"The 're-enchantment' of the Catholic Liturgy is the single most urgent ecclesial need of our time. In a justly famous passage from the
Russian Primary Chronicle, when the envoys of Vladimir, prince of Kiev, returned from the divine liturgy they had attended in the great church of the Holy Wisdom at Constantinople they reported:

We knew not whether we were in heaven or on earth, for surely there is no such splendour or beauty anywhere on earth. …Only this we know, that God dwells there among men, and that their service surpasses the worship of all other places…

This is not aestheticism, it is religious ontology." (Christendom Awake, p. 21)

Eamon Duffy's article on worship and Liturgical reform which has recently been placed on your website appears to me to be an admirable study to place alongside the views of Aidan Nichols in this area.

3. Relaunching Christian Philosophy

" It has long been the conviction of the Catholic Church that theology cannot suitably be written without some underpinning of philosophy. Grace, after all, builds upon nature, while nature is open (of its nature!) to grace. So a defective philosophical culture is a source of potential disaster for the intellectual life of the Church." (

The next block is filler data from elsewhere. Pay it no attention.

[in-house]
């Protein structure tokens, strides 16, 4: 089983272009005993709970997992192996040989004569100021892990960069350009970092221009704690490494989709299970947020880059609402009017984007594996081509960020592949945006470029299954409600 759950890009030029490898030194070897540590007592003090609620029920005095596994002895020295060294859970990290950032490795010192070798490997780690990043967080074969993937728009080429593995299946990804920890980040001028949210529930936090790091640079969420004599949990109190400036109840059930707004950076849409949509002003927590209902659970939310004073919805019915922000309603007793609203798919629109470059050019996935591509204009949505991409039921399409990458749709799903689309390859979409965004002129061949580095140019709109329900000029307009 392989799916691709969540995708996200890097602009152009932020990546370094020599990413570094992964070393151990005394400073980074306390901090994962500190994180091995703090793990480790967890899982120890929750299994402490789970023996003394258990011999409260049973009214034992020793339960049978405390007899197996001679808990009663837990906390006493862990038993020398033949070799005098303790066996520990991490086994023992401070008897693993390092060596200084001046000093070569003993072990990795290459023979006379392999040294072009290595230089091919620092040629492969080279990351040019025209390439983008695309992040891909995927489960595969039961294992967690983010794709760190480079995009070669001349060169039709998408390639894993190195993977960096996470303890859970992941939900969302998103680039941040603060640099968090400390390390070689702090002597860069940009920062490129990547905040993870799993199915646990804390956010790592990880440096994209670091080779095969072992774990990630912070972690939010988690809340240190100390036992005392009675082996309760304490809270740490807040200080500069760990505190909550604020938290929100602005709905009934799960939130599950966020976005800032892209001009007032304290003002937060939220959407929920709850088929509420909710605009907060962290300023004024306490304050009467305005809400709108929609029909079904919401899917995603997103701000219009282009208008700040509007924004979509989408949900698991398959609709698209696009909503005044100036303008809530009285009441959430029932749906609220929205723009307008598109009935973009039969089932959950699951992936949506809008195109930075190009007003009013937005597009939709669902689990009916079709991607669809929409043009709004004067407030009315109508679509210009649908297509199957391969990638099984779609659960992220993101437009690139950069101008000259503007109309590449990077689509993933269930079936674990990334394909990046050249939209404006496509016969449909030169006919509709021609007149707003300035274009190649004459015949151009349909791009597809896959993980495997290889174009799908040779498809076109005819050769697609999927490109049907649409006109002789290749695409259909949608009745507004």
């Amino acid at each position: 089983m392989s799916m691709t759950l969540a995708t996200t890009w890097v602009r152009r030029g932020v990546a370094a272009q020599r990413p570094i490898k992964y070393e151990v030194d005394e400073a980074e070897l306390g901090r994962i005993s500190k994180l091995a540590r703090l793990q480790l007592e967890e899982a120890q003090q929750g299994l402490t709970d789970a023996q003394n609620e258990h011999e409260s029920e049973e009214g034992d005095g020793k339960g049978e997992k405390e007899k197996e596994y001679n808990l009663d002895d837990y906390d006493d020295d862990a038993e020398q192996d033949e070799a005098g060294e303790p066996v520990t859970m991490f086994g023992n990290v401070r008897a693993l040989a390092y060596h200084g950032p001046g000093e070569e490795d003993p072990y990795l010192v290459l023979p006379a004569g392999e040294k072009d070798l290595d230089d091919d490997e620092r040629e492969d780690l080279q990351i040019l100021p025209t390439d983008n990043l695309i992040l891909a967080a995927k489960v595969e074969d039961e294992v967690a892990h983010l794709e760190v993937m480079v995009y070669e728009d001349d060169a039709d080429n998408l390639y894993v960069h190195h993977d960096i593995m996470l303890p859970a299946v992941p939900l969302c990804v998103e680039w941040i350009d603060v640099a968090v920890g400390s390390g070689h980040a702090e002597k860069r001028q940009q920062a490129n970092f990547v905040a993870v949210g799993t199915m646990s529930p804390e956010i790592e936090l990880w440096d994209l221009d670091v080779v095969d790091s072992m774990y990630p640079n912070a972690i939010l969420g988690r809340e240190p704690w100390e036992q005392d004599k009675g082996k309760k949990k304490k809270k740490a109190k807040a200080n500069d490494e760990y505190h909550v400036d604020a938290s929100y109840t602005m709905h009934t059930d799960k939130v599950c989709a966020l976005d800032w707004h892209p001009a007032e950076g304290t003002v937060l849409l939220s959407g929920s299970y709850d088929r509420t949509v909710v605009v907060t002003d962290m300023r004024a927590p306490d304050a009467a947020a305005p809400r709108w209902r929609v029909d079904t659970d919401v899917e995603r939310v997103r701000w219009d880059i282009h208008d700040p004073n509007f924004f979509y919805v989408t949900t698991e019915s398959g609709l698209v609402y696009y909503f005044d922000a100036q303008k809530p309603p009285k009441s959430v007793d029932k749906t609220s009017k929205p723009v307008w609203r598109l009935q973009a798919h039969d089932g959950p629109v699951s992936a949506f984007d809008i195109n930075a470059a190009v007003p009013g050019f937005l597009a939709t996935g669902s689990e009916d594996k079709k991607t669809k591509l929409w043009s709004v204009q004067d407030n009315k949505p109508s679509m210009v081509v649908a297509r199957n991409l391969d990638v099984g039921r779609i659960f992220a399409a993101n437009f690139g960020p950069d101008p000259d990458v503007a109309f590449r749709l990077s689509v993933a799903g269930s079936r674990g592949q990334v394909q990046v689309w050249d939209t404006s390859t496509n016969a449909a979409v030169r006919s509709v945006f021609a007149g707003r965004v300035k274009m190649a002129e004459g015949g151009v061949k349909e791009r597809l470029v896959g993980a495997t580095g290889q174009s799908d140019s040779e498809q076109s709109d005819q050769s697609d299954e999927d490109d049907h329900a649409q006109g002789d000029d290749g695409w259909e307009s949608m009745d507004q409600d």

Christendom Awake, p.53).

4. Reclaiming the Bible

"…much of the contemporary approach to scripture in the academy - treating the corpus either as a collection of Near Eastern texts to be quarried for the light they throw on the historical genesis and religious creativity of an ancient society, or, in the postmodern manner, as a concatenation of literary fragments to serve as illustration of the analytic techniques of deconstructing semiologists… - falls short of a truly